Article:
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‘Luckiest Girl Alive’ Review: A Flawed But Compelling Bestseller Retelling

Dir. Mike Barker — 2.5 stars

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Dark messaging, childhood trauma, and shocking violence coalesce in “Luckiest Girl Alive.” The Netflix film is based on Jessica Knoll’s 2015 New York Times bestselling book of the same name. However, due to its darker themes, the film has also found itself mired in controversy, with viewers urging Netflix to add a trigger warning to the beginning of the film.

“Luckiest Girl Alive” follows New York writer Ani FaNelli (Mila Kunis), who is asked to take part in a true-crime documentary about the school shooting that occured at her high school. While the movie presents itself as a seemingly light story about a writer in New York planning for her wedding, “Luckiest Girl Alive” progressively adopts a darker tone in its dialogue, as well as in its graphic scenes of violence. As a film, “‘Luckiest Girl Alive” succeeds in delivering a strong message that involves complex themes. However, it is in the film’s core scenes of violence and trauma that it fails to reach its potential.

Kunis shone throughout this film, delivering lines effectively and performing heavier scenes with a commendable skill. Ani FaNelli requires compelling portrayal because she is in recovery from multiple traumatic events, and Kunis steps up to the task. She surprises in both light-hearted and particularly tense scenes with the way she is able to embody the weight of her character’s past as the film progresses. About half of Kunis’s scenes depict her engaging in pre-wedding activities believably and naturally and add a brilliant contrast to her tense form and pained expressions when she speaks about Ani’s teenage years. The sharp dissonance in these states of being highlights her ability to seamlessly shift from a writer to a survivor.

Chiara Aurelia, who plays the teenage Ani FaNelli, similarly impresses in her portrayal of the horrific events that occurred during Ani’s high school years. Despite having to depict horrific displays of repeated sexual assault, Aurelia effectively conveys Ani’s complex emotions and behaviors in many hard-to-watch scenes. In addition, the dialogue of the film is well-written and effective in conveying both the daily conversations of the characters and scenes of tragedy.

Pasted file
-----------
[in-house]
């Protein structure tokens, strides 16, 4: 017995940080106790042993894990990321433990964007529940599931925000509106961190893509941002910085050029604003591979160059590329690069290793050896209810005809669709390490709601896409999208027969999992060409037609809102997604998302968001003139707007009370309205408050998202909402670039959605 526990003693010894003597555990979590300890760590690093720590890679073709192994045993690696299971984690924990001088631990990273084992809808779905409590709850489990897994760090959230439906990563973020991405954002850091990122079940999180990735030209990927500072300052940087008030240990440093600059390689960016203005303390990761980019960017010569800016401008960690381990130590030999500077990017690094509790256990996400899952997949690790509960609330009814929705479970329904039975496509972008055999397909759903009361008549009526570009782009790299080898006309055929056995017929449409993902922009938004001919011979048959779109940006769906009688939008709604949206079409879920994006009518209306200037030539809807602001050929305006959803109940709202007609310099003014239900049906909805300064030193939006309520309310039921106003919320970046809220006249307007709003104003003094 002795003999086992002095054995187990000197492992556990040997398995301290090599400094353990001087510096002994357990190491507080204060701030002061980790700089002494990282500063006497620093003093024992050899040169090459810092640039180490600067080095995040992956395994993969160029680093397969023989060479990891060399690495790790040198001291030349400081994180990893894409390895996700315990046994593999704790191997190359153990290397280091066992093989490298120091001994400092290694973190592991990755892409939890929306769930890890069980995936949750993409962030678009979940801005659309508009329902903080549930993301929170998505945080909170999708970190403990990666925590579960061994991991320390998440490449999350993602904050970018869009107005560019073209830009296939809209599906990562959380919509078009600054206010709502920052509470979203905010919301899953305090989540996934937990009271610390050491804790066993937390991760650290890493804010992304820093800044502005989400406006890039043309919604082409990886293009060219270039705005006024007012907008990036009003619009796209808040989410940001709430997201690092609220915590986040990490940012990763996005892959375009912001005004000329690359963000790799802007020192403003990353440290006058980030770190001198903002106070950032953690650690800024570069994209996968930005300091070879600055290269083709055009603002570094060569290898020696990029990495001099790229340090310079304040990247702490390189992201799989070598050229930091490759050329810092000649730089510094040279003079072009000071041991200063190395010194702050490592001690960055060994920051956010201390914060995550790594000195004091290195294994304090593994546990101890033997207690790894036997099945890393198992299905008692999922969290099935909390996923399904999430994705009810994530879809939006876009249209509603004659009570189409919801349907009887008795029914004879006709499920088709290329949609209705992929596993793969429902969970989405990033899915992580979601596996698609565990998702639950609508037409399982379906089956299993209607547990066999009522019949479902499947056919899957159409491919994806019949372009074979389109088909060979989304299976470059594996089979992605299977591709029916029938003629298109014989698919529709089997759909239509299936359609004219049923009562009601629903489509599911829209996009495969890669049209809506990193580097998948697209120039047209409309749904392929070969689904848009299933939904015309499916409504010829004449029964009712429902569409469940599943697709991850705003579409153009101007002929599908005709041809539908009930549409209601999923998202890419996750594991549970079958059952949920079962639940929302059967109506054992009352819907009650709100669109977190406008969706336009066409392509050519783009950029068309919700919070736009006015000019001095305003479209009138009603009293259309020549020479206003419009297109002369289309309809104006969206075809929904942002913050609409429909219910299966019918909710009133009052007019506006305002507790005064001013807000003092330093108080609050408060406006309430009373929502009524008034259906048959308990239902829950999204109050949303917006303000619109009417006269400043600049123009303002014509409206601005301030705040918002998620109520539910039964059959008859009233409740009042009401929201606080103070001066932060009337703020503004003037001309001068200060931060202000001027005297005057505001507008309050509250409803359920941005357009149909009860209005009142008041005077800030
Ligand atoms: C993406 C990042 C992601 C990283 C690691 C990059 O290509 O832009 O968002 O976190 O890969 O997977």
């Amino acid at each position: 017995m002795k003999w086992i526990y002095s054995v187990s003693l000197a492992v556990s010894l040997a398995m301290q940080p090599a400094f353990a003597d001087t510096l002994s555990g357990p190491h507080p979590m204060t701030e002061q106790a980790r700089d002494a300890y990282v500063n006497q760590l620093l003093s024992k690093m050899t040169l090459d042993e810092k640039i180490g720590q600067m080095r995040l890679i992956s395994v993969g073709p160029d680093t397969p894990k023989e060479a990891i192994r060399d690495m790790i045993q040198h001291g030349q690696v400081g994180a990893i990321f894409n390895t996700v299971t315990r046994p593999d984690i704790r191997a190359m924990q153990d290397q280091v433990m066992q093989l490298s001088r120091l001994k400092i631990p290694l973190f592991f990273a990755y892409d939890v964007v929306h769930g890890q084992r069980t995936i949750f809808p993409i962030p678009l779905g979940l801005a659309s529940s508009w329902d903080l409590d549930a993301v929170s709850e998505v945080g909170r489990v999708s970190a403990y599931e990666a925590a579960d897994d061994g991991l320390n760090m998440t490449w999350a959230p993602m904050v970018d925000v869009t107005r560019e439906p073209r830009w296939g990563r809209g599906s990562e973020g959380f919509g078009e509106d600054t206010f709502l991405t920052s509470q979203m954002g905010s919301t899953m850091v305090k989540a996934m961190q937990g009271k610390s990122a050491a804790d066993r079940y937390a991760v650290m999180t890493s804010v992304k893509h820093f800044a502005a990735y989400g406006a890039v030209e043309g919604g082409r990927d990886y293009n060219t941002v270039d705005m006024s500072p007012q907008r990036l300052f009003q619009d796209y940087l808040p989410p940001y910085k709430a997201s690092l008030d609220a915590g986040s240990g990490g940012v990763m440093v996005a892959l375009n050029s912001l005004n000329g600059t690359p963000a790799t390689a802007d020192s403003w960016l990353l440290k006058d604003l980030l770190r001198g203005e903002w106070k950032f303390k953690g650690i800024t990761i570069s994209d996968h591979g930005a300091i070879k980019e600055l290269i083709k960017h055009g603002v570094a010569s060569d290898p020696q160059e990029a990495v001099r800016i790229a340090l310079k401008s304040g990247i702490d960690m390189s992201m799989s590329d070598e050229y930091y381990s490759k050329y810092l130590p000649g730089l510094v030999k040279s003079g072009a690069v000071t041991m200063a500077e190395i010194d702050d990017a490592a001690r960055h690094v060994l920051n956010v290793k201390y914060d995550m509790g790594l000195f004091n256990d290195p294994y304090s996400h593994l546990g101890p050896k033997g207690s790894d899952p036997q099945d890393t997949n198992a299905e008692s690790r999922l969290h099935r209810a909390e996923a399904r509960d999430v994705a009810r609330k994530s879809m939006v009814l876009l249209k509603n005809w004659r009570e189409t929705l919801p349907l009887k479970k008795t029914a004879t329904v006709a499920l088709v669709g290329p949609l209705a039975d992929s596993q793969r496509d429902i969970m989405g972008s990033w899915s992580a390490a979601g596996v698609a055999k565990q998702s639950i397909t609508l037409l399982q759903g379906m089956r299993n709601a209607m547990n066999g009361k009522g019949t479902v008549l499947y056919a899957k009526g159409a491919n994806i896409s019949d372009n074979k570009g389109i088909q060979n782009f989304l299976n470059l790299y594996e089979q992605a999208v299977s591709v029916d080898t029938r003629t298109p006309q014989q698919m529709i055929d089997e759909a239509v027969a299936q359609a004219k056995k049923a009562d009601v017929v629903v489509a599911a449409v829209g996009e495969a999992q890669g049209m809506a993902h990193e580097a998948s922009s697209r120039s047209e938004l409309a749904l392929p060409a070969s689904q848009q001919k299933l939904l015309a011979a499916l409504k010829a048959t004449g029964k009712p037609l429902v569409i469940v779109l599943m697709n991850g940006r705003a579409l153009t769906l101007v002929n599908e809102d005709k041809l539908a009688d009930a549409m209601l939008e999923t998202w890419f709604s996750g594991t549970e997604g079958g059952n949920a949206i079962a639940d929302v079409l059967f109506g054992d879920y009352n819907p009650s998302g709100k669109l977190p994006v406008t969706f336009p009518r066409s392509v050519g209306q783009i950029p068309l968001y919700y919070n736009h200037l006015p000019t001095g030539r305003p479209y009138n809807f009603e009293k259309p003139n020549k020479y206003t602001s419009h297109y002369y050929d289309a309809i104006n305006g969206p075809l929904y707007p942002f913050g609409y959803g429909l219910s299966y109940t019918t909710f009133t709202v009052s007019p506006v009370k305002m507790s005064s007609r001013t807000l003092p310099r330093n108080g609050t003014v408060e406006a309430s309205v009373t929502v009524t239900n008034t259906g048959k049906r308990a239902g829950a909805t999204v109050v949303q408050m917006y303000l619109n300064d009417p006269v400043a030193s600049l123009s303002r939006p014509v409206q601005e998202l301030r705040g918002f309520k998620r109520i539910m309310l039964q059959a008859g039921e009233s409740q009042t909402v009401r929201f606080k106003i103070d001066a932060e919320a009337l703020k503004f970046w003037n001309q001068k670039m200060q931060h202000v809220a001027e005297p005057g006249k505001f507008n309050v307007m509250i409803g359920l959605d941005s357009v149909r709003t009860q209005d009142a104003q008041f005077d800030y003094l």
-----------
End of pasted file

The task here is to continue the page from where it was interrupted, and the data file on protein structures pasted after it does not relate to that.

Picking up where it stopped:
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Despite compelling performances, “Luckiest Girl Alive” falls short in a familiar way: in its use of flashbacks to reveal past events. The plot of the film is based on the tragedies that Ani encountered, however, it is unclear to the reader until the later half of the film how Ani and her classmates were truly involved in this horrific event. While it leaves watchers in the dark for a majority of the film, this strategy initially works well for the film. It depicts the heavy toll the event still had on Ani’s daily life and the long term effects that still reverberated in her life, rather than simply recounting her past. However, this leads to ultimately confusing introductions of characters and relationships.

As a result, “Luckiest Girl Alive” disappoints in the most pivotal moments of Ani’s life. While the film’s brevity during these teenage scenes can be beneficial in avoiding repetitiveness, these parts of the film are confusing due to a lack of introduction or context for new characters and the connections between the main character and surrounding characters being made only after these scenes have already passed. Furthermore, it would have been more effective to display more context of Ani’s home life and relationships with her social circle and mother, in order to better lay out the story to viewers. In speaking about her own reasons for writing the book, Knoll said the book was based on her own experiences in high school:

"There were these dueling things inside of me. I desperately craved the release of getting my story out on paper, and the validation of recognizing what had happened to me as rape. I needed that,” Knoll said.

Knoll’s experiences help shine a light on the main messaging of the film. Despite confusing scenes and relationships, the film effectively conveys powerful messaging about trauma and the label of “a victim.” Whether it be Kunis and Aurelia’s performances or a love for Knoll’s book, “Luckiest Girl Alive” is a film with important takeaways that should not be overlooked.

—Staff writer Monique I. Vobecky can be reached at monique.vobecky@thecrimson.com. Follow her on Twitter @moniquevobecky.

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